Phase 3 Study Updates of BG-12 for Multiple Sclerosis
Biogen Idec announced detailed results from its two pivotal clinical trials evaluating oral BG-12 (dimethyl fumarate) for the treatment of multiple sclerosis (MS).
Data from the Phase 3 DEFINE and CONFIRM studies show that dimethyl fumarate (240mg), administered twice daily (BID) or three times daily (TID), demonstrated significant and clinically meaningful reductions in MS relapses and brain lesions in patients with relapsing-remitting multiple sclerosis (RRMS) compared to placebo, as well as showed benefit in slowing the progression of the disease.
DEFINE was a two-year global study that evaluated dimethyl fumarate (240mg, BID or TID) compared to placebo in people with RRMS. Results showed that both dimethyl fumarate BID and TID met the study's primary endpoint by significantly reducing the proportion of patients who relapsed by 49% and 50% (P<0.0001 for both), respectively, at two years compared to placebo. Both dosing regimens also met all secondary endpoints in the study.
Like DEFINE, CONFIRM was a two-year global clinical trial that investigated dimethyl fumarate (240mg, BID or TID) vs. placebo in people with RRMS. The study also included an active reference comparator of glatiramer acetate (GA; 20mg subcutaneous daily injection [Copaxone; Teva Neuroscience) vs. placebo. Results showed that both dimethyl fumarate BID and TID met the study's primary endpoint by significantly reducing annualized relapse rate (ARR) by 44% and 51% (P<0.0001 for both), respectively, vs. placebo at two years. In addition, both dosing regimens of dimethyl fumarate met all secondary relapse and magnetic resonance imaging (MRI) endpoints in the study. While not statistically significant, dimethyl fumarate showed a clinically meaningful reduction in 12-week confirmed disability progression as measured by the Expanded Disability Status Scale (EDSS).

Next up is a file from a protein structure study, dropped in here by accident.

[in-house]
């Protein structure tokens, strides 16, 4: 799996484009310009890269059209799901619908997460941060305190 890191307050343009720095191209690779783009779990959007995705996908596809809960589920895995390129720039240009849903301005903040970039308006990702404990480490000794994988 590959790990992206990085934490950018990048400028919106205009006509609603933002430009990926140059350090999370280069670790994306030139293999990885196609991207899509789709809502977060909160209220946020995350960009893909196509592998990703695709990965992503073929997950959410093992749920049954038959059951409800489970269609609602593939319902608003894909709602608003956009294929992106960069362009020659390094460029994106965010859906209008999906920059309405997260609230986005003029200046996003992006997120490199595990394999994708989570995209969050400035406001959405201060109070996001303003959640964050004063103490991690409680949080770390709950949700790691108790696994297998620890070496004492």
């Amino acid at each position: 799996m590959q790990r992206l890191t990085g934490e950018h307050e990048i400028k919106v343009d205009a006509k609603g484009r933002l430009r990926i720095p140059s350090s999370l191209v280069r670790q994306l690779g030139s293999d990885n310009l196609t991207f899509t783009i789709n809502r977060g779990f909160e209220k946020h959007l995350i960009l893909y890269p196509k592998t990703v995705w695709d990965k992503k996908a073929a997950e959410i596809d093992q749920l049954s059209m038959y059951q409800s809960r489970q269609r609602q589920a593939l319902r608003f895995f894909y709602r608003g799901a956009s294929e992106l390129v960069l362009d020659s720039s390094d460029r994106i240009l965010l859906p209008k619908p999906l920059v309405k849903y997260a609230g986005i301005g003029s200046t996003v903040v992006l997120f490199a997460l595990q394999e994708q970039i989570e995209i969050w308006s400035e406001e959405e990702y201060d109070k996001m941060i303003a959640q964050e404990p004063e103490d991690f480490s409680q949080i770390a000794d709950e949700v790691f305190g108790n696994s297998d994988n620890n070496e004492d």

Dimethyl fumarate, also known as BG-12, is an investigational oral therapy in late-stage clinical development for the treatment of relapsing-remitting multiple sclerosis (RRMS), the most common form of MS. Dimethyl fumarate has experimentally demonstrated activation of the Nrf-2 pathway.
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